Harper nominates Quebec Court of Appeal judge to Supreme Court

Clement Gascon is Harper's pick after failed Marc Nadon appointment

OTTAWA — Prime Minister Stephen Harper took another shot Tuesday at filling a lingering vacancy on the Supreme Court of Canada, naming Quebec Court of Appeal judge Clement Gascon to the high court bench.

The seat, one of three Supreme Court seats reserved for Quebec, has been vacant since the retirement last summer of Justice Morris Fish.

“Mr. Justice Gascon’s wealth of legal knowledge and experience will be of significant benefit to this important Canadian institution,” Harper said in a statement.

“His appointment is the result of broad consultations with prominent members of the Quebec legal community.”

The high court declared in March that Harper’s original appointee, semi-retired Federal Court of Appeal judge Marc Nadon, didn’t meet the specific criteria for Quebec judges as spelled out in the Supreme Court Act.

Gascon spent 10 years as a member of the Quebec Superior Court before joining the Quebec Court of Appeal in 2012.

He is a specialist in civil and commercial litigation and has lectured extensively in business and labour law in Quebec.

The court, which normally consists of nine members, has been short a justice for nearly a year, the vacancy being among the three seats reserved by the Constitution for jurists from Quebec.

Last month, the behind-the-scenes machinations of the appointment process bubbled to the surface, exposing an unprecedented — and ultimately very public — spat between Chief Justice Beverley McLachlin and the Prime Minister’s Office.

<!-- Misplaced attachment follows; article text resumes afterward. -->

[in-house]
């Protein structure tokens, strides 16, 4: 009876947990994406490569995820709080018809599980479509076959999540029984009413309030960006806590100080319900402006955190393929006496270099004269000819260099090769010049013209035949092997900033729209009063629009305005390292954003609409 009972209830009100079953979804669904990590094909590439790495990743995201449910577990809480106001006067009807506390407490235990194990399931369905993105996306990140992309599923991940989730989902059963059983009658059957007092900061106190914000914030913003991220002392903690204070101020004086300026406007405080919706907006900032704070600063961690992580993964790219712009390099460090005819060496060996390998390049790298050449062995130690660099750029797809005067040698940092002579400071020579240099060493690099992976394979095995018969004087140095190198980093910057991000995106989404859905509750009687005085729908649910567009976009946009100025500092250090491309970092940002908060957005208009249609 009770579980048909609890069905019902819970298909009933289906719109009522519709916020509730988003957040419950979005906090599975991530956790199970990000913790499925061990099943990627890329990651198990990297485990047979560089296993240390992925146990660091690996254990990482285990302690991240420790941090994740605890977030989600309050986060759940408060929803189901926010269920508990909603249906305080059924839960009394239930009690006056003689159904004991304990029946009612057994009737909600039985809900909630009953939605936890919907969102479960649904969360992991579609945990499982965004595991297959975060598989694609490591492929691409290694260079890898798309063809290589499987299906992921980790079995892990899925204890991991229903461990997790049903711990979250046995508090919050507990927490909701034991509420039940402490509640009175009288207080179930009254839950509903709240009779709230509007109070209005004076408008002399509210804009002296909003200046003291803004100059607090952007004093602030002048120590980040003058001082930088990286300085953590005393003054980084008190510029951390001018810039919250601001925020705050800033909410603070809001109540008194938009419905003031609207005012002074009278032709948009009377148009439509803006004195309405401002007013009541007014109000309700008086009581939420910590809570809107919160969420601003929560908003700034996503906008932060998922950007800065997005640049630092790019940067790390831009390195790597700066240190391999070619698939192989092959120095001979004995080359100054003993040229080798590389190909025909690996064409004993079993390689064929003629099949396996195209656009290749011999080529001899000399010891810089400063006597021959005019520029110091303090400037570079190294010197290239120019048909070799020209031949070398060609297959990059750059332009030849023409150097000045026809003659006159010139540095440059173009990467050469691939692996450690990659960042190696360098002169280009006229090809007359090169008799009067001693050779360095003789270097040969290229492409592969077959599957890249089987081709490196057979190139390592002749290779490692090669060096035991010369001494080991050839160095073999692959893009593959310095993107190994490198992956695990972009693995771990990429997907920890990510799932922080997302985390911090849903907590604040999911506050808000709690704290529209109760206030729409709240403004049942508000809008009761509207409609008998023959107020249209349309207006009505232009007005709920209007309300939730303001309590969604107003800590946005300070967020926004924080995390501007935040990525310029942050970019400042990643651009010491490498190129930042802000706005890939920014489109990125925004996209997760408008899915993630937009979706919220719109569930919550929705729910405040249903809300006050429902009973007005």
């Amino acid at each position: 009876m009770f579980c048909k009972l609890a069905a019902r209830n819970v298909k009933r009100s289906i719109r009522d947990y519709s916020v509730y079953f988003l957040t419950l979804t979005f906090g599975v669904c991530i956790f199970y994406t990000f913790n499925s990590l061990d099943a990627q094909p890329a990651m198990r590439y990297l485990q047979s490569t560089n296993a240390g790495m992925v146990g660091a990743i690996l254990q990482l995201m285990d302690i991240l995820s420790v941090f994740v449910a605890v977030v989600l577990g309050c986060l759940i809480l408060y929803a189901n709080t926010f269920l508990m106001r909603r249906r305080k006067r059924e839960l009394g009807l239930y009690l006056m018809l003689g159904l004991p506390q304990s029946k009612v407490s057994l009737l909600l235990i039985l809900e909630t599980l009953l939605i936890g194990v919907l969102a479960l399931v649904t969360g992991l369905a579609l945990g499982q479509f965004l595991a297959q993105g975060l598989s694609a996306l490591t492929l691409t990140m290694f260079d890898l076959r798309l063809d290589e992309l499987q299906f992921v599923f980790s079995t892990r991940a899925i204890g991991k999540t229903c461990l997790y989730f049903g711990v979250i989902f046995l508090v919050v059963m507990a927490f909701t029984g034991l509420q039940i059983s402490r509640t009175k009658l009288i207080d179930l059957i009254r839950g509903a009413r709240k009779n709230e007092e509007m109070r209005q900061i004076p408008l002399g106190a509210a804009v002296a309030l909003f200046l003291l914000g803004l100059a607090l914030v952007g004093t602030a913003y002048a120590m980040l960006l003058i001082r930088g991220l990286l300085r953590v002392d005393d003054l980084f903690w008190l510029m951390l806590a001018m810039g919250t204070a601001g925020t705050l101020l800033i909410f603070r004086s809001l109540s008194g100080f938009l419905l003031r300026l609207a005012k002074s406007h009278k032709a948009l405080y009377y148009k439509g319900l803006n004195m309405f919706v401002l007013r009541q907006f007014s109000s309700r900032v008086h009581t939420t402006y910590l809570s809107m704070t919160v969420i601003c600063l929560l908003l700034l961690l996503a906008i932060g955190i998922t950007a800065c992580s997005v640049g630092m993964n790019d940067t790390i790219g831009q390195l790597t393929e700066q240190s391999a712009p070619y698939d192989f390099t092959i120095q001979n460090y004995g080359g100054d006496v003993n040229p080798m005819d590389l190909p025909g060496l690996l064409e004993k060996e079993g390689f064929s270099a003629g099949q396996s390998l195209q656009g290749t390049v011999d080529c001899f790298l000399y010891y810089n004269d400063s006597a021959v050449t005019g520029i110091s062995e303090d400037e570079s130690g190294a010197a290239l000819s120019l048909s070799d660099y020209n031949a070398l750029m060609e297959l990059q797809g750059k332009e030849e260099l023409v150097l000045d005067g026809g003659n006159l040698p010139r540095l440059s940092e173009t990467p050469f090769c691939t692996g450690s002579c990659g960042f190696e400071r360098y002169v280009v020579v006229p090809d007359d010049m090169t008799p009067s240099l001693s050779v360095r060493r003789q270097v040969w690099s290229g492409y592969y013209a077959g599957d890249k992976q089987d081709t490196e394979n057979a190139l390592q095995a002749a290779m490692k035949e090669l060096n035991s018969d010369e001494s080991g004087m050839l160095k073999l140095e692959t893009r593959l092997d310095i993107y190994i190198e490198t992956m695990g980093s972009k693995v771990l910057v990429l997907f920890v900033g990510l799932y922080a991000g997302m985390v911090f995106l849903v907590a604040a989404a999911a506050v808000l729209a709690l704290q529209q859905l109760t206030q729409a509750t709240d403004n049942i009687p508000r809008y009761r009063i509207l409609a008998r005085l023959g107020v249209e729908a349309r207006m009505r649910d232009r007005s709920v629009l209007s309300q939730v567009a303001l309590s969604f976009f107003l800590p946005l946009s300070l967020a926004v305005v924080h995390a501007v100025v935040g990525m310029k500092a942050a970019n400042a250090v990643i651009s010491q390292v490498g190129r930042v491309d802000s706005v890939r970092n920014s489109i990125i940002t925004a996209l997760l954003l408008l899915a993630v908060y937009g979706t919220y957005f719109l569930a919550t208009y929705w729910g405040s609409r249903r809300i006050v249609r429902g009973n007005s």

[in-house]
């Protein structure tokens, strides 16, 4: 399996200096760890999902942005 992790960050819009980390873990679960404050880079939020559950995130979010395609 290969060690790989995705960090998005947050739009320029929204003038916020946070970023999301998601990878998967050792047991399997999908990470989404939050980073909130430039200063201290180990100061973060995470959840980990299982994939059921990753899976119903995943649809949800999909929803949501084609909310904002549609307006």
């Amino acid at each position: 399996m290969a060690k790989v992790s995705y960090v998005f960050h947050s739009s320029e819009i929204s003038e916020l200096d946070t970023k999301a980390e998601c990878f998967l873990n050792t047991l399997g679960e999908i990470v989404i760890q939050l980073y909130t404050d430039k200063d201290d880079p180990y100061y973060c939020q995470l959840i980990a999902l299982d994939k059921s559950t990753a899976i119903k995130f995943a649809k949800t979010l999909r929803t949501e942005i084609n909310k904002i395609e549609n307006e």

The Conservatives suggested McLachlin inappropriately tried to make contact with Harper to discuss potential legal problems with Nadon’s appointment.

A subsequent Globe and Mail report said it wasn’t just Nadon that prompted McLachlin to contact the government, but a shortlist of candidates that included no fewer than four Federal Court judges, even though it was far from clear whether such candidates would be eligible.

As part of the selection process, the government stacked the deck with Federal Court candidates in hopes of nominating a more conservative judge than it believed was otherwise available in Quebec, the report suggested.

Harper disclosed the appointment Tuesday while aboard a flight to Europe, but the news wasn’t released until after his plane touched down in Warsaw.

Harper will have one more Quebec vacancy on the Supreme Court to fill on Nov. 30 when Justice Louis LeBel steps down at the age of 75, after nearly 15 years on the high court.